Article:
COLUMBIA - Pigs and chickens aren’t the only ones with an appetite for corn these days. Cars gobble the stuff up, too, and this year, vehicles are projected to consume more corn than livestock for the first time in U.S. history.
Gene Danekas, Missouri director of the National Agricultural Statistics Service, said the USDA estimates that 5.1 billion bushels of corn will be used to make ethanol this year, while 4.9 billion will be used for feeding livestock.
“Ethanol is taking a larger and larger share of production,” said Seth Meyer, an MU agricultural economist with the Food and Agriculture Policy Research Institute. “I know it’s been overtaking feed for a long time.”
The number of bushels of corn consumed by the ethanol industry began spiking in 2006. Joe Parcell, an agricultural economist at MU, said the shift in corn use toward ethanol was inevitable.
“We knew it was going to occur. It was a question of when. Next year it could teeter back the other way," Parcell said. "Ten years ago, ethanol was a blip on the map. That it’s even close, that’s a big deal.”
Complex forces have driven the demand for corn by ethanol producers and have contributed to ethanol’s projected outpacing of feed demand.
Government mandates for biofuel production, as well as ethanol tax subsidies, have in part supported the demand for corn, according to a USDA report from June 2011.
Along with government initiatives, oil prices have also pushed ethanol demand and, with it, demand for corn. As oil prices rise, Meyer said, gasoline manufacturers use more ethanol in their blends since it becomes cheaper relative to oil.
Even when oil prices drop, government mandates ensure a minimum level of ethanol consumption.
“Sometimes ethanol is supported by mandates; sometimes it’s supported by high oil prices,” Meyer said.
Exports of corn also affect overall demand for the commodity.
According to the USDA, developing economies such as China and India are helping to accelerate worldwide food consumption. As global incomes rise, consumers in other countries eat more meat, which is produced partly using U.S. corn exports as feed.
Gary Marshall, CEO of the Missouri Corn Growers Association, calls it the Chinese factor: “They’re buying more and more corn.”
The end effect of this rise in global demand for corn is that exports increase more than researchers thought possible, Parcell said.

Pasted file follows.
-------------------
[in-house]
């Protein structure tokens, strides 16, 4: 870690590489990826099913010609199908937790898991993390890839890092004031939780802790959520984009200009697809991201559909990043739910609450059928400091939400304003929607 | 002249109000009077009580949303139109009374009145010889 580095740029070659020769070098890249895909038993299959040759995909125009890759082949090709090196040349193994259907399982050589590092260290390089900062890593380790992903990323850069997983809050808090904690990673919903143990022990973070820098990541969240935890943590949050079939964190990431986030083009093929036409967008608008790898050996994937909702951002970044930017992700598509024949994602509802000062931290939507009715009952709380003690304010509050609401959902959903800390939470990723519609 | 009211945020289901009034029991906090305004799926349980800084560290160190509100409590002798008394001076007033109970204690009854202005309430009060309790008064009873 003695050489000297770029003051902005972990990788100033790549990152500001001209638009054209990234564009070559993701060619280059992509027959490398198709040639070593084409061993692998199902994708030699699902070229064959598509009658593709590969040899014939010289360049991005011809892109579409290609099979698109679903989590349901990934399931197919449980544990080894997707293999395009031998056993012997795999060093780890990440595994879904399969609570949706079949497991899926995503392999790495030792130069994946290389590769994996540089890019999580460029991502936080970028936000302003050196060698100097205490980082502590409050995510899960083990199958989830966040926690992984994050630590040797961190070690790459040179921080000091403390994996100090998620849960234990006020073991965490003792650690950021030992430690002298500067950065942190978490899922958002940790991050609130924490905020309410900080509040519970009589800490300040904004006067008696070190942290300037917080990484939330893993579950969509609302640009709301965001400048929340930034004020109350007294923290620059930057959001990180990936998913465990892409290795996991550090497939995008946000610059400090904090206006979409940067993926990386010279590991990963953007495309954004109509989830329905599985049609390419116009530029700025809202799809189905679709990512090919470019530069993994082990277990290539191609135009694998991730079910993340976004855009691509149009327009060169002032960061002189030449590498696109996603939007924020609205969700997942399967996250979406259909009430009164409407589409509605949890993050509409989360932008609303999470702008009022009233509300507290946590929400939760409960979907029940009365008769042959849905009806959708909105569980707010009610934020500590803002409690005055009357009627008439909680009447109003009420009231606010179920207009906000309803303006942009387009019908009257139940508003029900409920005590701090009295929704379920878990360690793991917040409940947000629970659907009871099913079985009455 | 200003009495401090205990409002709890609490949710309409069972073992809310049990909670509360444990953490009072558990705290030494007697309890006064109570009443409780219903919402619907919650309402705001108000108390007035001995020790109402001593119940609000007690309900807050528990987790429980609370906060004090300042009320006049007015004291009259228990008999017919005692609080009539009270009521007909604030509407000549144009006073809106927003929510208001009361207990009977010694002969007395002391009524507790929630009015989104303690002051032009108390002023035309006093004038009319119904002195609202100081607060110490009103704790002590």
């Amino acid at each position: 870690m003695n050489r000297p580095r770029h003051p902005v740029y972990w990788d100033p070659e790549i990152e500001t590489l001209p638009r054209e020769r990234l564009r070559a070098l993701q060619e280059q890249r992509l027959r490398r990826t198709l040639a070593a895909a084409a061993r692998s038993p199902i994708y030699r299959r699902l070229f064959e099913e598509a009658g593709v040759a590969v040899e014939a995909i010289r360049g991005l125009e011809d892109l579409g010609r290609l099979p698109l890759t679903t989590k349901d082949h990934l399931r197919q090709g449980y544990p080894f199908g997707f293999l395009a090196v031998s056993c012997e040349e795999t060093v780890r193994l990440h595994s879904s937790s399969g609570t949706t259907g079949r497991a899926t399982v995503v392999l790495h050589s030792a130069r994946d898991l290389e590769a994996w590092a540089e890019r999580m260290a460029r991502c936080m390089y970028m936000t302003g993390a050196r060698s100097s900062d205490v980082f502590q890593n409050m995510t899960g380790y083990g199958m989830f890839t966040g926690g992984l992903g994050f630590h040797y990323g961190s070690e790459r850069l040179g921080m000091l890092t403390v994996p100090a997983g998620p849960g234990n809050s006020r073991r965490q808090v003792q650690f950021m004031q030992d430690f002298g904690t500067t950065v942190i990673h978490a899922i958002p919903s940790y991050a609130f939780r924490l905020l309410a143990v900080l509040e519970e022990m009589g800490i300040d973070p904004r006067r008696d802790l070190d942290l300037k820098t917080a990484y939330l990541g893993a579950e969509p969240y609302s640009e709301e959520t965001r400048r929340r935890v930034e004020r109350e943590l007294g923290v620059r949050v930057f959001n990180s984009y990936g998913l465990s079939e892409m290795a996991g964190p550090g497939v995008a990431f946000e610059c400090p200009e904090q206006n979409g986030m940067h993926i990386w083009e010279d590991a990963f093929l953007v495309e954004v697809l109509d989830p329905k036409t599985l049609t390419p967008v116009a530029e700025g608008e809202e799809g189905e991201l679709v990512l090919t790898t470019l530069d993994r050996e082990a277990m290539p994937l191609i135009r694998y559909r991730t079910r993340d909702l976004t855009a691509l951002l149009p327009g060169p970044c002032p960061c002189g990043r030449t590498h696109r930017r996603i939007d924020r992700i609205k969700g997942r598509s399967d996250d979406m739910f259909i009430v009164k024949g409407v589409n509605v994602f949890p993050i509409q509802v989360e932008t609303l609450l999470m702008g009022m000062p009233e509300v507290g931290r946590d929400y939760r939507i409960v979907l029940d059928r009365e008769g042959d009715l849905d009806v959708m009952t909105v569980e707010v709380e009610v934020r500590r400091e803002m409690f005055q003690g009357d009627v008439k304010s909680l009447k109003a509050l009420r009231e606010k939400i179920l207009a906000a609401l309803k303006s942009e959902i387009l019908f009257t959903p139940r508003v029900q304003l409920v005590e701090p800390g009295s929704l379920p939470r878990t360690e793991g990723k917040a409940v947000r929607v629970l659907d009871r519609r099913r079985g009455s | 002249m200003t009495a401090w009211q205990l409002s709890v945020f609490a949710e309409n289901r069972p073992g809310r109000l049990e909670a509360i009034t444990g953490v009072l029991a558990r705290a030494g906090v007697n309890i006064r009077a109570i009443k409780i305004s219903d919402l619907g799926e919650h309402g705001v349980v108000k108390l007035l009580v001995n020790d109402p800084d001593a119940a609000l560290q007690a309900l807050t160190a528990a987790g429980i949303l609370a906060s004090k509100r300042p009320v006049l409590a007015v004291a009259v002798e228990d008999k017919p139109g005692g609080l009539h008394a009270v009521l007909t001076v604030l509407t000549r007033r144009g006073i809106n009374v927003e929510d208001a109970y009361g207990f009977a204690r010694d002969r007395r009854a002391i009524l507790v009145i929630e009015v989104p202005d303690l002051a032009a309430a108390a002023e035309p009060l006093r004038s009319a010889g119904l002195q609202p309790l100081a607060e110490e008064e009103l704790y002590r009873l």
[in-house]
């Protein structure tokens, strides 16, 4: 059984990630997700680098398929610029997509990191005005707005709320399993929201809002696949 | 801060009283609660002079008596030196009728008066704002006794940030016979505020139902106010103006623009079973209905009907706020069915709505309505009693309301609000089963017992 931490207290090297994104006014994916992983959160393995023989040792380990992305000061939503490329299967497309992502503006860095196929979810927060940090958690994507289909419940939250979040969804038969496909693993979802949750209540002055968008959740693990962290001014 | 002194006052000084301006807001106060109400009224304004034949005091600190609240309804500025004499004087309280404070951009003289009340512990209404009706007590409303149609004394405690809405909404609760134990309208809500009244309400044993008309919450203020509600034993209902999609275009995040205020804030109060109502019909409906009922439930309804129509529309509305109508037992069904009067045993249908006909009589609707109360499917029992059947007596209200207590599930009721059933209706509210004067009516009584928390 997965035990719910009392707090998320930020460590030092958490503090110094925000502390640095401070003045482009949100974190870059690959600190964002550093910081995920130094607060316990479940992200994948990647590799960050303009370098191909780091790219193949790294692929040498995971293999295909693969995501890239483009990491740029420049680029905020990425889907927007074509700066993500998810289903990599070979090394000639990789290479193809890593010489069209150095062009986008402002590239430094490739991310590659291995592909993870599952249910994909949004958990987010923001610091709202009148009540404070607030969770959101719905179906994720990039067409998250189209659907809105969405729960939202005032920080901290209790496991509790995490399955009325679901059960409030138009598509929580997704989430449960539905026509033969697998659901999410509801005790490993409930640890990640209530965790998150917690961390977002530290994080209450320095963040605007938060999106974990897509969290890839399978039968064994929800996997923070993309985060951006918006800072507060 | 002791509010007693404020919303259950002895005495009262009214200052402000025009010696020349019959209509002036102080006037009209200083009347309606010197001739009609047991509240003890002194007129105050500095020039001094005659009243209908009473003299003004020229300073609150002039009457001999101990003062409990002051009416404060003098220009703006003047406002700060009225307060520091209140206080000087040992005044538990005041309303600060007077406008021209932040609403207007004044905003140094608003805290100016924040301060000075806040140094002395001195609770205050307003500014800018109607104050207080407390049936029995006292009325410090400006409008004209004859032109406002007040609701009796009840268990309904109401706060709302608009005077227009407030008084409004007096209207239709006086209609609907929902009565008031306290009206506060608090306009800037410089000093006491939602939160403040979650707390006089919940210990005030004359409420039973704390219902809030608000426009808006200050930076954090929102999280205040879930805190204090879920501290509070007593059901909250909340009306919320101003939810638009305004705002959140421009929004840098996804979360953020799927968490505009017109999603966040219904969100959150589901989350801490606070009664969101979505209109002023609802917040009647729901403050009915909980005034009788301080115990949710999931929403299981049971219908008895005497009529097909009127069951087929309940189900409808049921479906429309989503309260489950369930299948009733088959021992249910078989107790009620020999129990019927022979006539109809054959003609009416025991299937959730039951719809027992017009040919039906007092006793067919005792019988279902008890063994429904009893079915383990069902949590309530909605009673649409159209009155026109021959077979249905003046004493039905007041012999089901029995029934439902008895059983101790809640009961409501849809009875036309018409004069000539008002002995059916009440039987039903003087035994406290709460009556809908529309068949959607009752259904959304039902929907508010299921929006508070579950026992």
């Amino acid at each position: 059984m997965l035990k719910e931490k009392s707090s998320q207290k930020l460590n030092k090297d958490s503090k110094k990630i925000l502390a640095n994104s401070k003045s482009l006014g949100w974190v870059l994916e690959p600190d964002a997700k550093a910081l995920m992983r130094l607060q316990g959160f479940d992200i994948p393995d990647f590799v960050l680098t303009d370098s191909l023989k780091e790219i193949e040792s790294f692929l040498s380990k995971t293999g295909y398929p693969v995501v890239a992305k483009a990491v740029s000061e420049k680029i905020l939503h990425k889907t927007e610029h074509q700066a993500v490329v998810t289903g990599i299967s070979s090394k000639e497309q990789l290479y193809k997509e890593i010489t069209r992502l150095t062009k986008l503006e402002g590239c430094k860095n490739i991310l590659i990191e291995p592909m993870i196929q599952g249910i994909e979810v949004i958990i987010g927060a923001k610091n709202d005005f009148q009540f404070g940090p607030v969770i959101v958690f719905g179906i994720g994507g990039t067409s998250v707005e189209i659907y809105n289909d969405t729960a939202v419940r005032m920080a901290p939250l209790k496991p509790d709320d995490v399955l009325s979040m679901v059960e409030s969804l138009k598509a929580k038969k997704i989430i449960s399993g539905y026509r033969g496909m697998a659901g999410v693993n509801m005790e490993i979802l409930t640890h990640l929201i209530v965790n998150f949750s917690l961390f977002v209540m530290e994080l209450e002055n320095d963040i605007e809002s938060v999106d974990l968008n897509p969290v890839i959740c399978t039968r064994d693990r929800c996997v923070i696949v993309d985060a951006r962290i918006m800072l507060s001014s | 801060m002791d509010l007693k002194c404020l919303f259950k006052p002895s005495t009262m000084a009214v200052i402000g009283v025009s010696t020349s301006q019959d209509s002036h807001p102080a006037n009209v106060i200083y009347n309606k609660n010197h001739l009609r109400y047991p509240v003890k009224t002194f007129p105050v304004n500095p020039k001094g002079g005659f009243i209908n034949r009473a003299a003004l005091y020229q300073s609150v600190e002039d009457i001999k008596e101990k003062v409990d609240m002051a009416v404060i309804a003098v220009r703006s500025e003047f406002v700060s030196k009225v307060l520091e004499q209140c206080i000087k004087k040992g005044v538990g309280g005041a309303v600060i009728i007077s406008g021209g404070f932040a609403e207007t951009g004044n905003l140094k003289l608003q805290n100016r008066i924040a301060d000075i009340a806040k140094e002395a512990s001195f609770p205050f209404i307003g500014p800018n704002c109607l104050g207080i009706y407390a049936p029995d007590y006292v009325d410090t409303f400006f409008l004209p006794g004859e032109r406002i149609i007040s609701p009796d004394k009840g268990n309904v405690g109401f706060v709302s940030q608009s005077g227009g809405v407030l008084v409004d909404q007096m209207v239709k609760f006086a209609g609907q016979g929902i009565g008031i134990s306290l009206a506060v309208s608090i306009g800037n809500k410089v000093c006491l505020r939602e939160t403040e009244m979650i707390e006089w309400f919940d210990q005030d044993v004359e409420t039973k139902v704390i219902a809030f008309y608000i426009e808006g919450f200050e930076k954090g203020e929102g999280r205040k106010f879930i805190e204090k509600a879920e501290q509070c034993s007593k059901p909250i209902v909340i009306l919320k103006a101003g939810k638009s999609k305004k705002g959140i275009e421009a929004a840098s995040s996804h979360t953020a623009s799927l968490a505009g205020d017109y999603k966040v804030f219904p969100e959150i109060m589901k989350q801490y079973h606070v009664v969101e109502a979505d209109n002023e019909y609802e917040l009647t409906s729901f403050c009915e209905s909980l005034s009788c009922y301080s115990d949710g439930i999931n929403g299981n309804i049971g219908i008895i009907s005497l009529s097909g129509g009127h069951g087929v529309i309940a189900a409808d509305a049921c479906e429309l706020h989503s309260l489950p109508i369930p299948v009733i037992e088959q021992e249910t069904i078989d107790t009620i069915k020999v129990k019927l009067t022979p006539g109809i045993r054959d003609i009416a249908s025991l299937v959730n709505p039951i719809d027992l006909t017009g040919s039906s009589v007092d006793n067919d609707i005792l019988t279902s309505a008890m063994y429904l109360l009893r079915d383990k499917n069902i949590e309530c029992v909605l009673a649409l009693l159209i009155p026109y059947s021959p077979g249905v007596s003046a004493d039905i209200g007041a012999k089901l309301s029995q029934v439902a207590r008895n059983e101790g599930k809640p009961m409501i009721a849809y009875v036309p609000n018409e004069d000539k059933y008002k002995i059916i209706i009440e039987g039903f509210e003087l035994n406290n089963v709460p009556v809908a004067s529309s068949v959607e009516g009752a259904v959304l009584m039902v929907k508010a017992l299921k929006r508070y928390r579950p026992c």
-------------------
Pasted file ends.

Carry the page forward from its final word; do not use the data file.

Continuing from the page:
Parcell calls it a perfect storm, this combination of ethanol-boosting government policies, jumps in oil prices starting in 2007 and a world economy that wants more meat. All these factors contribute to the exploding global demand for corn, which has significantly increased in price.
Higher corn prices provide incentives for farmers to grow more corn. They have also forced the livestock industry to reconsider its options.
“Livestock producers are looking for lower-cost alternatives,” Danekas said.
These alternatives include the distiller grains created during the production of ethanol.
Gary Marshall believes the USDA should include distiller grains in its total estimates for feed corn since the grains can be fed to livestock.
“We don’t think that we are going to use more corn for ethanol than for cattle feed or hog feed,” Marshall said. The Missouri Corn Growers Association has an ongoing dispute with the USDA over how it does its accounting, he said.
Marshall said that 1 billion to 1.5 billion bushels of “feed equivalent” were made this year through ethanol production that should be taken into account by the USDA’s projections. Including feed equivalent totals would discount the USDA's projection that more corn will be used in ethanol production than to feed livestock.
Even with these alternative feeds available, livestock numbers in the U.S. have decreased. Part of this has occurred because farmers have bred larger animals to produce more meat, but Parcell said some is also due to the high prices for corn, which ethanol has helped drive up.
“It’s been interesting, this ethanol-animal confluence,” Parcell said.
Parcell said the burgeoning ethanol industry and the higher corn prices that have accompanied it have been "a big boon” for rural America. However, he does not think that the number of jobs created by ethanol production has replaced the jobs lost in the livestock industries.
“Corn farmers have neighbors that are hog farmers or poultry farmers—I’m sure there’s some angst there,” Parcell said.
Parcell himself grew up on a hog farm and today owns a farm in Iowa where he grows soy and corn.
“As a farmer, it’s sure fun to see $7 corn," he said. "But I know $7 corn isn’t good for society in the long run. It’d be better for everybody if corn was a little cheaper.”